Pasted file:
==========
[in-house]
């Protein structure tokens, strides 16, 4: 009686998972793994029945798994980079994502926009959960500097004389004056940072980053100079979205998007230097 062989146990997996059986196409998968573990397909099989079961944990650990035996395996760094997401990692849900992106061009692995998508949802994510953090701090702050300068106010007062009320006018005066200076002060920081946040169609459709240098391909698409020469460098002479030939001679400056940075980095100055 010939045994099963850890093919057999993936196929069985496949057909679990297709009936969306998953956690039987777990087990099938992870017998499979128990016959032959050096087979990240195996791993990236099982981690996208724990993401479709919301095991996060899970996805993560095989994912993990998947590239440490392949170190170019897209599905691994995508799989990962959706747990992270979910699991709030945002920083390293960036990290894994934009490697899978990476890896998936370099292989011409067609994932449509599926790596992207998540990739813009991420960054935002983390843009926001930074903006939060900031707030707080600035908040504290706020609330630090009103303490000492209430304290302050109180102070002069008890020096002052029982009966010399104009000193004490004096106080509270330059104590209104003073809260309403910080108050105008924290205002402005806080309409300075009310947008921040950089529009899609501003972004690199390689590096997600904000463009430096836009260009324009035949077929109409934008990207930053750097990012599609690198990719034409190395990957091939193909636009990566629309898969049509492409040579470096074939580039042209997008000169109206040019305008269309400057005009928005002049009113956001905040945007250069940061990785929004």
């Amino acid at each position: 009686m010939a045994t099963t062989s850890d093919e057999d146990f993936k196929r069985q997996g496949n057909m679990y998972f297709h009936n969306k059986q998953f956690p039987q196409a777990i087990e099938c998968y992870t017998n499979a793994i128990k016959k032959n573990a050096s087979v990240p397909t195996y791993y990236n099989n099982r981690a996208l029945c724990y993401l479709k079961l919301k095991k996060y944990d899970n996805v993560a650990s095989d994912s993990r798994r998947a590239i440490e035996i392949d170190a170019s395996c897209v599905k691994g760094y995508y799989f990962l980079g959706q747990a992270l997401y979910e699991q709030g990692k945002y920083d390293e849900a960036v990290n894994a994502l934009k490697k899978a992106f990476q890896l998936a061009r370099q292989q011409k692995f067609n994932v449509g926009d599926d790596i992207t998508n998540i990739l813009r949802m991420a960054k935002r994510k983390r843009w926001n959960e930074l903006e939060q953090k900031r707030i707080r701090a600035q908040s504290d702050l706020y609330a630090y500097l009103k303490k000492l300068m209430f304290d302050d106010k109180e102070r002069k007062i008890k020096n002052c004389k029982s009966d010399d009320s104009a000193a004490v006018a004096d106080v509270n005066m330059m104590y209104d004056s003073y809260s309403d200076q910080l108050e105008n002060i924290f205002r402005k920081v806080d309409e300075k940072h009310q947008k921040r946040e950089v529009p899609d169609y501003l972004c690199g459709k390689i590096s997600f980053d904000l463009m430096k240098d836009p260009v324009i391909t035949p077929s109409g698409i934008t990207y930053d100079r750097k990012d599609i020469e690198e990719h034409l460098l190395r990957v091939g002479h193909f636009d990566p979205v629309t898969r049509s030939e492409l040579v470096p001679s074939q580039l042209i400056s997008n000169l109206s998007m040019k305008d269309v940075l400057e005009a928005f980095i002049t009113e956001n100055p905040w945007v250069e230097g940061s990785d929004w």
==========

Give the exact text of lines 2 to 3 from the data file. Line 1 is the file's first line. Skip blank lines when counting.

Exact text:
């Protein structure tokens, strides 16, 4: 009686998972793994029945798994980079994502926009959960500097004389004056940072980053100079979205998007230097 062989146990997996059986196409998968573990397909099989079961944990650990035996395996760094997401990692849900992106061009692995998508949802994510953090701090702050300068106010007062009320006018005066200076002060920081946040169609459709240098391909698409020469460098002479030939001679400056940075980095100055 010939045994099963850890093919057999993936196929069985496949057909679990297709009936969306998953956690039987777990087990099938992870017998499979128990016959032959050096087979990240195996791993990236099982981690996208724990993401479709919301095991996060899970996805993560095989994912993990998947590239440490392949170190170019897209599905691994995508799989990962959706747990992270979910699991709030945002920083390293960036990290894994934009490697899978990476890896998936370099292989011409067609994932449509599926790596992207998540990739813009991420960054935002983390843009926001930074903006939060900031707030707080600035908040504290706020609330630090009103303490000492209430304290302050109180102070002069008890020096002052029982009966010399104009000193004490004096106080509270330059104590209104003073809260309403910080108050105008924290205002402005806080309409300075009310947008921040950089529009899609501003972004690199390689590096997600904000463009430096836009260009324009035949077929109409934008990207930053750097990012599609690198990719034409190395990957091939193909636009990566629309898969049509492409040579470096074939580039042209997008000169109206040019305008269309400057005009928005002049009113956001905040945007250069940061990785929004």
């Amino acid at each position: 009686m010939a045994t099963t062989s850890d093919e057999d146990f993936k196929r069985q997996g496949n057909m679990y998972f297709h009936n969306k059986q998953f956690p039987q196409a777990i087990e099938c998968y992870t017998n499979a793994i128990k016959k032959n573990a050096s087979v990240p397909t195996y791993y990236n099989n099982r981690a996208l029945c724990y993401l479709k079961l919301k095991k996060y944990d899970n996805v993560a650990s095989d994912s993990r798994r998947a590239i440490e035996i392949d170190a170019s395996c897209v599905k691994g760094y995508y799989f990962l980079g959706q747990a992270l997401y979910e699991q709030g990692k945002y920083d390293e849900a960036v990290n894994a994502l934009k490697k899978a992106f990476q890896l998936a061009r370099q292989q011409k692995f067609n994932v449509g926009d599926d790596i992207t998508n998540i990739l813009r949802m991420a960054k935002r994510k983390r843009w926001n959960e930074l903006e939060q953090k900031r707030i707080r701090a600035q908040s504290d702050l706020y609330a630090y500097l009103k303490k000492l300068m209430f304290d302050d106010k109180e102070r002069k007062i008890k020096n002052c004389k029982s009966d010399d009320s104009a000193a004490v006018a004096d106080v509270n005066m330059m104590y209104d004056s003073y809260s309403d200076q910080l108050e105008n002060i924290f205002r402005k920081v806080d309409e300075k940072h009310q947008k921040r946040e950089v529009p899609d169609y501003l972004c690199g459709k390689i590096s997600f980053d904000l463009m430096k240098d836009p260009v324009i391909t035949p077929s109409g698409i934008t990207y930053d100079r750097k990012d599609i020469e690198e990719h034409l460098l190395r990957v091939g002479h193909f636009d990566p979205v629309t898969r049509s030939e492409l040579v470096p001679s074939q580039l042209i400056s997008n000169l109206s998007m040019k305008d269309v940075l400057e005009a928005f980095i002049t009113e956001n100055p905040w945007v250069e230097g940061s990785d929004w």